Archive for John Barrow

Einstein’s Legacy

Posted in The Universe and Stuff with tags , , , , , , , on November 29, 2015 by telescoper

Yesterday I braved the inclement weather and the perils of weekend travel on Southern Trains to visit Queen Mary College, in the East End of London, for the following event:

GR100

I used to work at  Queen Mary, but haven’t been back for a while. The college and environs have been smartened up quite a lot since I used to be there, as seems to be the case for the East End generally. I doubt if I could afford to live there now!

Owing to a little local difficulty which I won’t go into, I was running a bit late so I missed the morning session. I did, however, arrive in time to see my former colleague Bangalore Sathyaprakash from Cardiff talking about gravitational waves, Jim Hough from Glasgow talking about experimental gravity – including gravitational waves but also talking about the puzzling state of affairs over “Big G” – and Pedro Ferreira from Oxford whose talk on “Cosmology for the 21st Century” gave an enjoyable historical perspective on recent developments.

The talks were held in the Great Hall in the People’s Palace on Mile End Road, a large venue that was pretty full all afternoon. I’m not sure whether it was the District/Hammersmith & City Line or the Central Line (or both) that provided the atmospheric sound effects, especially when Jim Hough described the problems of dealing with seismic noise in gravitational experiments and a train rumbled underneath right on cue.

UPDATE: Thanks to Bryn’s comment (below) I looked at a map: the Central Line goes well to the North whereas the District and Hammersmith & City Line go directly under the main buildings adjacent to Mile End Road.

Under-QM

Anyway, the venue was even fuller for the evening session, kicked off by my former PhD supervisor, John Barrow:

Einstein's Legacy

This session was aimed at a more popular audience and was attended by more than a few A-level students. John’s talk was very nice, taking us through all the various cosmological models that have been developed based on Einstein’s theory of General Relativity.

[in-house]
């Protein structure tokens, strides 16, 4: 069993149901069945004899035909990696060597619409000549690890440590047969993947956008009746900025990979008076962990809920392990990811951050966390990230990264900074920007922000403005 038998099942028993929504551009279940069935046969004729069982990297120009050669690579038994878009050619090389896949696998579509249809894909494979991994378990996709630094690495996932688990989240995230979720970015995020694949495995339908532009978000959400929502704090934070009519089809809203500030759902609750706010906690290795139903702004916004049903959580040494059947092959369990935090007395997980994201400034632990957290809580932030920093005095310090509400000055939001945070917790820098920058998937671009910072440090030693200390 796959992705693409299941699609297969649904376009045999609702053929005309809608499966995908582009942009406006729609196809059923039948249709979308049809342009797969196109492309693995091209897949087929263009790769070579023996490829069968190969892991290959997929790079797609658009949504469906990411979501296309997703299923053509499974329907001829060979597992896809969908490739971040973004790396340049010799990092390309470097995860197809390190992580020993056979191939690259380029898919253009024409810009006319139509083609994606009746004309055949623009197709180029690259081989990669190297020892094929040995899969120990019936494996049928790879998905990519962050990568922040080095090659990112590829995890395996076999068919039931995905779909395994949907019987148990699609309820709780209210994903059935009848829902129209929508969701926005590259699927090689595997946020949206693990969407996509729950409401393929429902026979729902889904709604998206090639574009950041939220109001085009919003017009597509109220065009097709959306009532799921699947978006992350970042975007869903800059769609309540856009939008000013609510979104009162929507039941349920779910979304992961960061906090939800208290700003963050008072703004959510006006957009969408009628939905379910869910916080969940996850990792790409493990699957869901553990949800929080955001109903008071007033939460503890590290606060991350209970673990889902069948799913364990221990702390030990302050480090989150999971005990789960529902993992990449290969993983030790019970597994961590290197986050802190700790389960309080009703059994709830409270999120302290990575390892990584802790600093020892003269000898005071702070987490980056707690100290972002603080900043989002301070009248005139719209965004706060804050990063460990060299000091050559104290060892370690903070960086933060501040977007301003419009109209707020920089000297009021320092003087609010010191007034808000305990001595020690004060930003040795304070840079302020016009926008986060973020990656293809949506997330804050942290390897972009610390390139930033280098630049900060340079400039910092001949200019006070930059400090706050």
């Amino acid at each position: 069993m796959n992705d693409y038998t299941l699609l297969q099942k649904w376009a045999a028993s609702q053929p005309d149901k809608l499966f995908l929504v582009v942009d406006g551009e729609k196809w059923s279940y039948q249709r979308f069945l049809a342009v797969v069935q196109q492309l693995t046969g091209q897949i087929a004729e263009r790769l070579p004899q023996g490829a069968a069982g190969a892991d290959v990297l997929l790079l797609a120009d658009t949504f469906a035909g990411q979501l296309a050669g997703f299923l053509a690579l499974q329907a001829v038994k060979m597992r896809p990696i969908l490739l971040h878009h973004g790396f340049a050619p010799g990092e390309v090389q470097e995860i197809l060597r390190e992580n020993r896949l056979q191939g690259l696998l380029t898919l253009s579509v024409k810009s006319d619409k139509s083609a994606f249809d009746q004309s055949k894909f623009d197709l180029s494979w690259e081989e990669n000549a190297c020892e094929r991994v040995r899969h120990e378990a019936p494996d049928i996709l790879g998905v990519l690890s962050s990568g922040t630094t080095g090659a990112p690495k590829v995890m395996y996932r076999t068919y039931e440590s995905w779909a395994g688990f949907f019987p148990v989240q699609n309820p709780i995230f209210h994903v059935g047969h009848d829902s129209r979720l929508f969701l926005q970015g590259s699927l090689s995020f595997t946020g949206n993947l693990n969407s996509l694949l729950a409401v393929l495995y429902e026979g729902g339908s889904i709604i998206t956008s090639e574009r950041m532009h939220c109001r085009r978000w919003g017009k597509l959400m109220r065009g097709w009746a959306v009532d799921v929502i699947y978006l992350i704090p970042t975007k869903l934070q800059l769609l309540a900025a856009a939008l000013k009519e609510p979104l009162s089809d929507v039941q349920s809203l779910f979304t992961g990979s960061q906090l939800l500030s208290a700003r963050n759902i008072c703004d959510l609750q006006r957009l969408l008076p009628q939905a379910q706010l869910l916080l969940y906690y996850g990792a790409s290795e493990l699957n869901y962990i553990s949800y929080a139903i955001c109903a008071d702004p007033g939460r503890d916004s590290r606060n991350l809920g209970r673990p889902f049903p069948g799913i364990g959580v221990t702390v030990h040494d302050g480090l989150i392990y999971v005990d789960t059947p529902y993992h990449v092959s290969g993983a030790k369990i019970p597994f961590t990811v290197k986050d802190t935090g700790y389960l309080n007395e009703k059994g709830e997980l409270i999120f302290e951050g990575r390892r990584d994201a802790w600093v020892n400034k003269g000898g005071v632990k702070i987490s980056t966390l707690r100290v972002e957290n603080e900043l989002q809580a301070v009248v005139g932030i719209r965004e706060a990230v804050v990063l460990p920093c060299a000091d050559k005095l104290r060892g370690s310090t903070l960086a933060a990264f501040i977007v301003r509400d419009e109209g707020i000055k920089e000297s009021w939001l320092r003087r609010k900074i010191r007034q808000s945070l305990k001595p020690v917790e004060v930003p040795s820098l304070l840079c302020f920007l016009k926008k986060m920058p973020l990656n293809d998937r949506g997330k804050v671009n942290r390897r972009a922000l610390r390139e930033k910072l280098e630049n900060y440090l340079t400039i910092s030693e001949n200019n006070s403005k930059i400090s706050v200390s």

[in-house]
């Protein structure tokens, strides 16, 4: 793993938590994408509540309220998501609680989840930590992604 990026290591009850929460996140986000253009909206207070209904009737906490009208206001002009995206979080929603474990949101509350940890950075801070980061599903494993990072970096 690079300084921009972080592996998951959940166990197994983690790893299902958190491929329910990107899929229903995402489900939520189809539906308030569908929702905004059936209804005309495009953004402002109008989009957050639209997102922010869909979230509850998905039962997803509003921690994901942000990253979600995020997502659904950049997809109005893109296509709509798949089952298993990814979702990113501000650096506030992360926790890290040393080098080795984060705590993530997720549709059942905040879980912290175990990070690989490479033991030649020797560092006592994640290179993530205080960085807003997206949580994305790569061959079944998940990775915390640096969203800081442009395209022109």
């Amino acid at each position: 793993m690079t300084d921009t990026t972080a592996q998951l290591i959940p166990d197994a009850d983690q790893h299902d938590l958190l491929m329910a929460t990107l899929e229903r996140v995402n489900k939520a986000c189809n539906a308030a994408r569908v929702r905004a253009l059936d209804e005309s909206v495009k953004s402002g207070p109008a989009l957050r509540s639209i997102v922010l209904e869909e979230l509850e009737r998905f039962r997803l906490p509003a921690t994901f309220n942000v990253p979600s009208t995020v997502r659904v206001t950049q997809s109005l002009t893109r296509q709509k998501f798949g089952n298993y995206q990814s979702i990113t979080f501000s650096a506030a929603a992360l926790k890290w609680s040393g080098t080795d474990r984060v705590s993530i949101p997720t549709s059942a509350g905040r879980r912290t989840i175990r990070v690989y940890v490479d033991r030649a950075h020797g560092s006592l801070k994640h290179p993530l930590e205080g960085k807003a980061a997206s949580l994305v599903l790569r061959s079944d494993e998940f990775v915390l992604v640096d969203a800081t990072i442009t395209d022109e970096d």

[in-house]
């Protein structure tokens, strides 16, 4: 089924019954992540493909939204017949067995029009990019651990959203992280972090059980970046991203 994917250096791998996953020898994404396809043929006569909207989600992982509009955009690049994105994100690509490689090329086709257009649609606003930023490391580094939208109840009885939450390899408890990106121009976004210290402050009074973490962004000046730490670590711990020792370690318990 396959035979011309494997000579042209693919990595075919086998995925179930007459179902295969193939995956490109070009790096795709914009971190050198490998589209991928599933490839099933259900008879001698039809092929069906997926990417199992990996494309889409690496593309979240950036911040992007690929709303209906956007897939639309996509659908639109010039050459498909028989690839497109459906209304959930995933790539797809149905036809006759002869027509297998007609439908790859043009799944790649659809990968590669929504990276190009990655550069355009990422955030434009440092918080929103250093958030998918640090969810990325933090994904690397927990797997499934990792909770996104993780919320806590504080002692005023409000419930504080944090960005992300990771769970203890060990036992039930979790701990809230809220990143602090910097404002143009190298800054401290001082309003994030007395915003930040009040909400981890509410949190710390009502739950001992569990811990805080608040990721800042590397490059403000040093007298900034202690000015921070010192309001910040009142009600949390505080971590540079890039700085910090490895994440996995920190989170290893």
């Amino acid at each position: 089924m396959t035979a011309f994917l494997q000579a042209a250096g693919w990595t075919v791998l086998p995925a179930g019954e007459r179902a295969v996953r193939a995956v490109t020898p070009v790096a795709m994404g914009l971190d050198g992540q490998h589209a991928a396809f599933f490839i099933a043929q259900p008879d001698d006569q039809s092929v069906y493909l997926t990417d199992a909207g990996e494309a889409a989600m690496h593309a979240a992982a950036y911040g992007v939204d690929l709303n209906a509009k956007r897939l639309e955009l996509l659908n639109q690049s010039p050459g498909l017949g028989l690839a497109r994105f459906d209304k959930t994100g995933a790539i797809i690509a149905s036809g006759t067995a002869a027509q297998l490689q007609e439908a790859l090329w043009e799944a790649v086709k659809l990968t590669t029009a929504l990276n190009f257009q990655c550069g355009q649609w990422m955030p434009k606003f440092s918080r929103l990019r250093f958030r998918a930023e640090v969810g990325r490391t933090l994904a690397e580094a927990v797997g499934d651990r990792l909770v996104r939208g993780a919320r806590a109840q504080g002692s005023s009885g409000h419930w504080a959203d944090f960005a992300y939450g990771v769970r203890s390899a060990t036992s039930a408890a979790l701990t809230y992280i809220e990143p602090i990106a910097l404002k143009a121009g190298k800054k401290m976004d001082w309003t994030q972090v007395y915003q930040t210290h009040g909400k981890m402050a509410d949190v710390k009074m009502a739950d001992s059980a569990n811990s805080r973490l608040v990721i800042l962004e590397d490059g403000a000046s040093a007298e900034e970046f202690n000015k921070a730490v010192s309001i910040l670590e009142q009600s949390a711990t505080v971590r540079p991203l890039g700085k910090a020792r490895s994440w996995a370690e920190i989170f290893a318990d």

Finally, topping the bill, was Sir Roger Penrose whose talk was engagingly lo-tech in terms of visual aids but aimed at quite a high level. His use of hand-drawn transparencies was very old-school, but a useful side-effect was that he conveyed very effectively how entropy always increases with time.

Penrose covered some really interesting material related to black holes and cosmology, especially to do with gravitational entropy, but my heart sank when he tried at the end to resurrect his discredited “Circles in the Sky” idea. I’m not sure how much the A-level students took from his talk, but I found it very entertaining.

The conference carries on today, but I couldn’t attend the Sunday session owing to pressure of work. Which I should be doing now!

P.S. I’ll say it before anyone else does: yes, all the speakers I heard were male, as indeed were the two I missed in the morning. I gather there was one cancellation  of a female speaker (Alessandra Buonanno), for whom Sathya stood in.  But still.

 

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Cosmology and the Constants of Nature

Posted in The Universe and Stuff with tags , , , , on January 20, 2014 by telescoper

Just a brief post to advertise a very interesting meeting coming up in Cambridge:

–o–

Cosmology and the Constants of Nature

DAMTP, University of Cambridge

Monday, 17 March 2014 at 09:00 – Wednesday, 19 March 2014 at 15:00 (GMT)

Cambridge, United Kingdom

The Constants of Nature are quantities, whose numerical values we know with the greatest experimental accuracy – but about the rationale for those values, we have the greatest ignorance. We might also ask if they are indeed constant in space and time, and investigate whether their values arise at random or are uniquely determined by some deep theory.